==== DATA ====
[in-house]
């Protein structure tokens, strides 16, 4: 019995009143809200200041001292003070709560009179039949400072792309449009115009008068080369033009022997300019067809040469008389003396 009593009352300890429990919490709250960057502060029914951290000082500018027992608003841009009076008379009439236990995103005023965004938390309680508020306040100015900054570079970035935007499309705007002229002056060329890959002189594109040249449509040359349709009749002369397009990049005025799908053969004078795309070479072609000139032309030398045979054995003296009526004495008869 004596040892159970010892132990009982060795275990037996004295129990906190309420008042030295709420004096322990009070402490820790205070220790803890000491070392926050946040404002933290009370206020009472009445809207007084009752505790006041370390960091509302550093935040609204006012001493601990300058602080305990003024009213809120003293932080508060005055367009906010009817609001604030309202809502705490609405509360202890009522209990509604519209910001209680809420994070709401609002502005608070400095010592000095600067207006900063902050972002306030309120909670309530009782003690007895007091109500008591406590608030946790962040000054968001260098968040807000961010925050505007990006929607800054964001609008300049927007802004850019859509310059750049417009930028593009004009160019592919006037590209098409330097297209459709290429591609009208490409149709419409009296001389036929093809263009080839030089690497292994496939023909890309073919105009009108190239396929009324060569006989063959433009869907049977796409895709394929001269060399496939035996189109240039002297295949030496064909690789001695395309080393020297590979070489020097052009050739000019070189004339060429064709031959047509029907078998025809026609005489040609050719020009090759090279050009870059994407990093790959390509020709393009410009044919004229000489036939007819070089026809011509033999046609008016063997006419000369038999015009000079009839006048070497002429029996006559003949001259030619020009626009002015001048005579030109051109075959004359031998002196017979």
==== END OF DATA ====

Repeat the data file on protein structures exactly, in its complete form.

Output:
[in-house]
């Protein structure tokens, strides 16, 4: 019995009143809200200041001292003070709560009179039949400072792309449009115009008068080369033009022997300019067809040469008389003396 009593009352300890429990919490709250960057502060029914951290000082500018027992608003841009009076008379009439236990995103005023965004938390309680508020306040100015900054570079970035935007499309705007002229002056060329890959002189594109040249449509040359349709009749002369397009990049005025799908053969004078795309070479072609000139032309030398045979054995003296009526004495008869 004596040892159970010892132990009982060795275990037996004295129990906190309420008042030295709420004096322990009070402490820790205070220790803890000491070392926050946040404002933290009370206020009472009445809207007084009752505790006041370390960091509302550093935040609204006012001493601990300058602080305990003024009213809120003293932080508060005055367009906010009817609001604030309202809502705490609405509360202890009522209990509604519209910001209680809420994070709401609002502005608070400095010592000095600067207006900063902050972002306030309120909670309530009782003690007895007091109500008591406590608030946790962040000054968001260098968040807000961010925050505007990006929607800054964001609008300049927007802004850019859509310059750049417009930028593009004009160019592919006037590209098409330097297209459709290429591609009208490409149709419409009296001389036929093809263009080839030089690497292994496939023909890309073919105009009108190239396929009324060569006989063959433009869907049977796409895709394929001269060399496939035996189109240039002297295949030496064909690789001695395309080393020297590979070489020097052009050739000019070189004339060429064709031959047509029907078998025809026609005489040609050719020009090759090279050009870059994407990093790959390509020709393009410009044919004229000489036939007819070089026809011509033999046609008016063997006419000369038999015009000079009839006048070497002429029996006559003949001259030619020009626009002015001048005579030109051109075959004359031998002196017979």